Berlusconi, Renzi and others also called “Cafoni”

di Francesco Veronesi del March 23, 2017
TORONTO - “Mr. Presidente, you are a Cafone”.
That’s how Gad Lerner – journalist, writer and noted Italian intellectual – characterized Silvio Berlusconi on live TV, January 24, 2011. The then Prime Minister, then embroiled in the Bunga Bunga scandal had called into the program to berate the Lerner for what he considered inappropriate attacks against himself, Berlusconi. Lerner responded with the epiteth: “… you are a cafone”.
In the Italian language, cafone has taken on the meaning that reflects behaviour that is rough, vulgar and absent of any signs of “cultured” upbringing – irrespective of social standing, financial status or geographic origin.
In his letter, which we published without edits in yesterday’s paper, Rocco Galati maintains that the term is used by Northerners to give offense to Southeners. The term is in fact used to indicate discourteous conduct, lacking in tact and embedded in ignorance not evidencing any the effect or trace of Castiglione’s “Galateo”, or decorum.
This fundamental difference of perspective on the use and origin of the word has lead to apparent differences on assessments of socio-political impacts.
For example, Silvio Berlusconi has been the recipient of this direct insult on several occasions. One of them became a quasi-reference point for others subsequent to a less than classy retort hurled by Berlusconi at fellow Parliamentarian, Rosy Bindi. The same Gad Lerner wrote, ”… had I been Rosy Bindi, I would have slapped out that incorrigible cafone”.
Beppe Grillo (not an infrequent visitor of vulgarities), Leader of the 5 Star Movement, on the 5th of April, 2009, posted an article on his blog about Berlusconi titled “The Ultimate Cafone ”.
From the writings of both Lerner and Grillo, there is no evidence of an allusion to Regional origins of Berlusconi (Lombardi) or of his social origins. They were drawing attention to his gruff, uncouth and unacceptable demeanour. In our view, Vittorio Zucconi was doing the same with Trump.
But they are not alone. On June 26, 2014, Senator Candiani, irritated by Matteo Renzi’s apparent disinterest in his intervention before the Senate, called the then Premier (a Tuscan) a “cafone  maleducato”. He must have started a trend. The following July 29, Ernesto Abaterusso (regional Councillor from Puglia) called him an “arrogant, cafone  Premier”. On the 1st of February, 2017, the Publisher of l’Unità, Sergio Staino, called him out as “Renzi cafone  and liar”.
Clearly, few escape the discriminating eye of critics in Italian politics. On April 10, 2012, Ivano Marescotti of il Fatto Quotidiano had already referred to Umberto Bossi, Leader of the xenophobic, secessionist Lega Nord, as a “…loudmouth opportunist, cafone, racist and ignorante”.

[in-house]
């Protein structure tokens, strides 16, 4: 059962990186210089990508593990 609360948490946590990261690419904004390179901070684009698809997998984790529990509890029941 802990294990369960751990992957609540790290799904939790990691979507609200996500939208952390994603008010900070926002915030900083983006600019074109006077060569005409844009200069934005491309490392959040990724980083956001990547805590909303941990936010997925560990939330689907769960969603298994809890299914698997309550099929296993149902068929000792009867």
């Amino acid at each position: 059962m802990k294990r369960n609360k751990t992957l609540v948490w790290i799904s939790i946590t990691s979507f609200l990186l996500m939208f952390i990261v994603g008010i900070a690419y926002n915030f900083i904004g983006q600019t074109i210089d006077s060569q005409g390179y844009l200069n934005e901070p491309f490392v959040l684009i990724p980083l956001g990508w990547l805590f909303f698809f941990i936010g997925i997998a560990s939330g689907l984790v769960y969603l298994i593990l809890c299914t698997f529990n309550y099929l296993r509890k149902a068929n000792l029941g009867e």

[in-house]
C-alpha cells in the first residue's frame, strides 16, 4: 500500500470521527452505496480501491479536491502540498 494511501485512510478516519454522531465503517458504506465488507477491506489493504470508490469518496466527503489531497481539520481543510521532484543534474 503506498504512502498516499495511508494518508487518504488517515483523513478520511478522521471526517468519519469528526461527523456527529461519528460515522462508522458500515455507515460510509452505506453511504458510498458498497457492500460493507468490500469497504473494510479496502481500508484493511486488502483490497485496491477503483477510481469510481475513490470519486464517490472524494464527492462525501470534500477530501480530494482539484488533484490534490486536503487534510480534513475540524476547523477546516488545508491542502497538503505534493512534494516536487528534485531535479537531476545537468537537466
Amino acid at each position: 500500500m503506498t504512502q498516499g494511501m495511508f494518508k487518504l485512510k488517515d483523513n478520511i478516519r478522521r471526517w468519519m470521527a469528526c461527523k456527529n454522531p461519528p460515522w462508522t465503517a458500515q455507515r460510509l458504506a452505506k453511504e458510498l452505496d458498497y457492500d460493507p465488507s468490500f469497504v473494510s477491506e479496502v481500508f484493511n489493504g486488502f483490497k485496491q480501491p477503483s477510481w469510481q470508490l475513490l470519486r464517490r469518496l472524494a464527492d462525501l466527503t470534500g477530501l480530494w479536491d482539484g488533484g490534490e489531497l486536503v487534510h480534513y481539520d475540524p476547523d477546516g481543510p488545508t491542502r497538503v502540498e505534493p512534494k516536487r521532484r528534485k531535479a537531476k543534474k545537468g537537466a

Alan Friedman, celebrated journalist/correspondent in Italy for the better part of 30 years, perhaps having “absorbed” some of the Italian values, on March 4, 2016, characterized the Republican candidate in the primaries, Donald Trump, as “an underestimated cafone ”.
No one is immune from the penetrating scrutiny and judgement the word affords its user. In 2014, famous singer, Laura Pausini, from Emilia Romagna, was engaged in a celebrated encounter with a fellow beach-goer because she was “doing her nails” in public. The woman called her a “cafona”.
It is the same term that Marisa Bruni – mother to the model Carla, wife to president Sarkosy – levelled at now French President Hollande, whom she called disdainfully “a ridiculous cafone ”.
Some people wear the “title” as a badge of honour.  Flavio Briatore, former Number one at the Renault racing team, laughed off the insult by self-identifying as “a winning cafone . Sound familiar?
In Italy, the term cafone is not exclusive to insults that appear regionally based. A “cafone ” can be a Venetian or a Furlano, a Calabrian or Emiliano, a Trentino or Sicilian. Cafonesco behaviour no longer connotates social standing: a Parliamentarian who vaunts his influence is a cafone ; the millionare who double parks his Ferrari on the streets of Milan is a cafone ; the person who does not mute his cell phone in the threatres of Bologna is a cafone , as much a cafone as the cigarette smoker in Florence who litters the streets with butts.
There are divergent views even on the origin of the word. One of them, repeated by Indro Montanelli, (venerated historian and journalist) in his history of Rome, where he attributes the genesis to a Roman centurion Cafo – who laid siege to Capua and subsequently parcelled out the spoils (territory) of his victory.
His followers, known as “Cafones”, and their manner became part of the lexicon of certain Southern Italian localities which terminology lead to usage in other parts of Italy. 
It is true that in some parts of the Peninsula, more notably in the South, the term still carries with it a description of those who work the land – independent agricultural enterprises. 
But the term long ago lost any allusion of disdainful reference by Northeners towards Southerners – if in fact this was ever the case… unless they were in the style of the “cafoni” above.
Too bad the English language does not have as eloquent and descriptive expression that prompted our reflection on Zucconi’s article. 

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